1. Eagle Eye 10.09 390 3.70 4.22
2. Mamma Mia! 9.04 290 1.08 25.08
3. Modern Boy (Korean) 10.02 403 0.87 4.31
4. Gogo 70s (Korean) 10.02 312 0.72 3.21
5. The Divine Weapon (Shingijeon – Korean) 9.04 276 0.48 23.91
6. Dream (Bimong – Korean) 10.09 121 0.27 0.34
7. Truck (Korean) 9.25 234 0.24 3.53
8. The Women 10.09 151 0.23 0.28
9. Babylon AD 10.02 197 0.18 1.41
10. Rough Cut (Yeonghwaneun Yeonghwada – Korean) 9.11 129 0.18 8.82

(Source: KOBIS – Figures represent 98% of nationwide box office)

Oh, some stuff about Kim Ki-duk’s DREAM that I forgot to mention in my write-up yesterday. One of the most surprising things about DREAM, given how it was released on Oct. 9, was the film’s non-appearance at this year’s Pusan International Fantastic Film Festival. I do not recall seeing it even at any industry screenings. Very odd for a director who is usually the king of the film festivals.

The story as I heard it is that Kim got upset at PIFF when they refused to give DREAM a top spot, in one of the major categories. He was so upset, in fact, that he refused to let PIFF screen his film at all.

Of course, Kim is no longer the festival darling he once was a few years ago. But, still, it seemed strange to have a Kim Ki-duk film opening in Korea in the closing days of PIFF, but the film was not on the bill at PIFF at all.

Btw, with DREAM opening on over 100 screens, that is the biggest rollout for a Kim film that I can recall. With over 50,000 admissions for DREAM since it opened, I am guessing Kim isn’t exactly crying in his haejangguk over missing PIFF.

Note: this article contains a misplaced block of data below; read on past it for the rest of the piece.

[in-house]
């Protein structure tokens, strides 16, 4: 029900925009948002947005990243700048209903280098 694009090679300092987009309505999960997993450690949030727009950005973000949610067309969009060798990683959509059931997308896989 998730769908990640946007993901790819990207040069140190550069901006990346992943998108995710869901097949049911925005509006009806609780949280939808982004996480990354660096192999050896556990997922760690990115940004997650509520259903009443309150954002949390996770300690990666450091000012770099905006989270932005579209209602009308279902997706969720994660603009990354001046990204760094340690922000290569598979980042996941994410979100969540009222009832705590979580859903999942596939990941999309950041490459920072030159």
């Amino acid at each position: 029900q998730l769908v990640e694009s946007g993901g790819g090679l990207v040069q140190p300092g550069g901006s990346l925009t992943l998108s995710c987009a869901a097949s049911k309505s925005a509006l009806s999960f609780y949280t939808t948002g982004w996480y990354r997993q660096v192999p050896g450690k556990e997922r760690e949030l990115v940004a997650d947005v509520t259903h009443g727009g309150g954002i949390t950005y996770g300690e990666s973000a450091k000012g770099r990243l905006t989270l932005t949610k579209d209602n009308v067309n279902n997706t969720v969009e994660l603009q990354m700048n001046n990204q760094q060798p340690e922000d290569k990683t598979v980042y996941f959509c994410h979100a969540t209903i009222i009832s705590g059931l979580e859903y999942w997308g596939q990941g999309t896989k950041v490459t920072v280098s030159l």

Last Night I Dreamt That Kim Ki-Duk Loved Me

Kim Ki-duk’s films are famous for their cruelty and violence — fishhooks, broken glass, golf clubs and good, old-fashioned beatings all feature prominently. His emotional violence is even more graphic and brutal. I think he makes fun, comic films.

Perhaps I should explain. Back when Kim and his movies were considered fashionable and trendy — some time between THE ISLE and BAD GUY — I really was not a fan at all. His callous cruelty did not excite me, and listening to film festival dorks rattle on about whatever is hot at the moment is always a turnoff.

But Kim, along with Hong Sang-soo, was one of Korea’s top art-house directors, so I suffered through his films and his regular appearance on the film festival circuit. I did my best to deflect queries from editors who asked for a story on Kim, preferring instead to profile others who were fascinating me at the time.